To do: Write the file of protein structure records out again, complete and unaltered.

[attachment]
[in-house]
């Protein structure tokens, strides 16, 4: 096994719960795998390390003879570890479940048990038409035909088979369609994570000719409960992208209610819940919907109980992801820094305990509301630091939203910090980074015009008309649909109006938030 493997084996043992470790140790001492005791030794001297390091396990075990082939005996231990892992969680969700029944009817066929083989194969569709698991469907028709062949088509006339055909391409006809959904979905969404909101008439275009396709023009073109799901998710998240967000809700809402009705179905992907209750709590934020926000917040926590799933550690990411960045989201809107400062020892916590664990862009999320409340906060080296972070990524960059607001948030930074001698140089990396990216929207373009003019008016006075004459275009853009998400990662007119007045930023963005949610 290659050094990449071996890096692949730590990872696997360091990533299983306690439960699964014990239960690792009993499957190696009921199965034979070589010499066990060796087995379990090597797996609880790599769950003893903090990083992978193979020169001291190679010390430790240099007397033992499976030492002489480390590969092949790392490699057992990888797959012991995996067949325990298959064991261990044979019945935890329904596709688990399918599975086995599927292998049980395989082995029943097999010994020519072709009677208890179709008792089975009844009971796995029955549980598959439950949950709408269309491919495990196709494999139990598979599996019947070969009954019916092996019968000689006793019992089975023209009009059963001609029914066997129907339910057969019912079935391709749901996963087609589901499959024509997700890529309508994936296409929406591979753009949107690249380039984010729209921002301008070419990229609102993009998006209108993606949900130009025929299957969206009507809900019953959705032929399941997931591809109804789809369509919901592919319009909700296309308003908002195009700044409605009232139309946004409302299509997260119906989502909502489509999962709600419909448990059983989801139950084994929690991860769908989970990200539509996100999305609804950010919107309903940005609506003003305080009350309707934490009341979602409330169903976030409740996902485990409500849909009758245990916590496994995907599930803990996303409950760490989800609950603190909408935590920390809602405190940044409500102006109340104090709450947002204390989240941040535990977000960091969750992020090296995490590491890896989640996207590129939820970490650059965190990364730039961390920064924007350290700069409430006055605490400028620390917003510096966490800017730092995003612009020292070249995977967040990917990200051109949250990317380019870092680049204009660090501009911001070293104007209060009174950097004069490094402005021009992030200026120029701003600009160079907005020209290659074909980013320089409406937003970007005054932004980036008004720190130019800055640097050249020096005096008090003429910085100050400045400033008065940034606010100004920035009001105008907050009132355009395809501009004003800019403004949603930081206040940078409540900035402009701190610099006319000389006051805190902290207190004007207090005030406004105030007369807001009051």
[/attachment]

[in-house]
């Protein structure tokens, strides 16, 4: 096994719960795998390390003879570890479940048990038409035909088979369609994570000719409960992208209610819940919907109980992801820094305990509301630091939203910090980074015009008309649909109006938030 493997084996043992470790140790001492005791030794001297390091396990075990082939005996231990892992969680969700029944009817066929083989194969569709698991469907028709062949088509006339055909391409006809959904979905969404909101008439275009396709023009073109799901998710998240967000809700809402009705179905992907209750709590934020926000917040926590799933550690990411960045989201809107400062020892916590664990862009999320409340906060080296972070990524960059607001948030930074001698140089990396990216929207373009003019008016006075004459275009853009998400990662007119007045930023963005949610 290659050094990449071996890096692949730590990872696997360091990533299983306690439960699964014990239960690792009993499957190696009921199965034979070589010499066990060796087995379990090597797996609880790599769950003893903090990083992978193979020169001291190679010390430790240099007397033992499976030492002489480390590969092949790392490699057992990888797959012991995996067949325990298959064991261990044979019945935890329904596709688990399918599975086995599927292998049980395989082995029943097999010994020519072709009677208890179709008792089975009844009971796995029955549980598959439950949950709408269309491919495990196709494999139990598979599996019947070969009954019916092996019968000689006793019992089975023209009009059963001609029914066997129907339910057969019912079935391709749901996963087609589901499959024509997700890529309508994936296409929406591979753009949107690249380039984010729209921002301008070419990229609102993009998006209108993606949900130009025929299957969206009507809900019953959705032929399941997931591809109804789809369509919901592919319009909700296309308003908002195009700044409605009232139309946004409302299509997260119906989502909502489509999962709600419909448990059983989801139950084994929690991860769908989970990200539509996100999305609804950010919107309903940005609506003003305080009350309707934490009341979602409330169903976030409740996902485990409500849909009758245990916590496994995907599930803990996303409950760490989800609950603190909408935590920390809602405190940044409500102006109340104090709450947002204390989240941040535990977000960091969750992020090296995490590491890896989640996207590129939820970490650059965190990364730039961390920064924007350290700069409430006055605490400028620390917003510096966490800017730092995003612009020292070249995977967040990917990200051109949250990317380019870092680049204009660090501009911001070293104007209060009174950097004069490094402005021009992030200026120029701003600009160079907005020209290659074909980013320089409406937003970007005054932004980036008004720190130019800055640097050249020096005096008090003429910085100050400045400033008065940034606010100004920035009001105008907050009132355009395809501009004003800019403004949603930081206040940078409540900035402009701190610099006319000389006051805190902290207190004007207090005030406004105030007369807001009051």